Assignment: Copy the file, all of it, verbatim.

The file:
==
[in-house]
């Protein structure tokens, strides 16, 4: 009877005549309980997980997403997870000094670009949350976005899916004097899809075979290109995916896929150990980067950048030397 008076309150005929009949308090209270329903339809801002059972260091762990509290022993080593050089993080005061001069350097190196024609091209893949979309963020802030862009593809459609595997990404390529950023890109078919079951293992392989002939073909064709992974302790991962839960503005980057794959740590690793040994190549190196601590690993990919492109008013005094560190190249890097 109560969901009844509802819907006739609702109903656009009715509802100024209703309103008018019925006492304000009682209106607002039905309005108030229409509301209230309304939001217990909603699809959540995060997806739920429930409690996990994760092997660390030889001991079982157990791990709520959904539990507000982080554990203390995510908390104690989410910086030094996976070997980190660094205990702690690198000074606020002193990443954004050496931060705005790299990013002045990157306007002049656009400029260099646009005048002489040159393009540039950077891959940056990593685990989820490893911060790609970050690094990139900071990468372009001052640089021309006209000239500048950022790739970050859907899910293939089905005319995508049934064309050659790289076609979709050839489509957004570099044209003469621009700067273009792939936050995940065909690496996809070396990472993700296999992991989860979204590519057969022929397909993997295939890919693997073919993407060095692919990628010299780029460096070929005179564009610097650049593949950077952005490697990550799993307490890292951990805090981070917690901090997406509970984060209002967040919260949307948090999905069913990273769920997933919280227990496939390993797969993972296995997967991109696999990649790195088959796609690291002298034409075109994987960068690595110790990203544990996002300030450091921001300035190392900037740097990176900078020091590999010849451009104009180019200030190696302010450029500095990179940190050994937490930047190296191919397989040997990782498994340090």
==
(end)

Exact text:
[in-house]
């Protein structure tokens, strides 16, 4: 009877005549309980997980997403997870000094670009949350976005899916004097899809075979290109995916896929150990980067950048030397 008076309150005929009949308090209270329903339809801002059972260091762990509290022993080593050089993080005061001069350097190196024609091209893949979309963020802030862009593809459609595997990404390529950023890109078919079951293992392989002939073909064709992974302790991962839960503005980057794959740590690793040994190549190196601590690993990919492109008013005094560190190249890097 109560969901009844509802819907006739609702109903656009009715509802100024209703309103008018019925006492304000009682209106607002039905309005108030229409509301209230309304939001217990909603699809959540995060997806739920429930409690996990994760092997660390030889001991079982157990791990709520959904539990507000982080554990203390995510908390104690989410910086030094996976070997980190660094205990702690690198000074606020002193990443954004050496931060705005790299990013002045990157306007002049656009400029260099646009005048002489040159393009540039950077891959940056990593685990989820490893911060790609970050690094990139900071990468372009001052640089021309006209000239500048950022790739970050859907899910293939089905005319995508049934064309050659790289076609979709050839489509957004570099044209003469621009700067273009792939936050995940065909690496996809070396990472993700296999992991989860979204590519057969022929397909993997295939890919693997073919993407060095692919990628010299780029460096070929005179564009610097650049593949950077952005490697990550799993307490890292951990805090981070917690901090997406509970984060209002967040919260949307948090999905069913990273769920997933919280227990496939390993797969993972296995997967991109696999990649790195088959796609690291002298034409075109994987960068690595110790990203544990996002300030450091921001300035190392900037740097990176900078020091590999010849451009104009180019200030190696302010450029500095990179940190050994937490930047190296191919397989040997990782498994340090």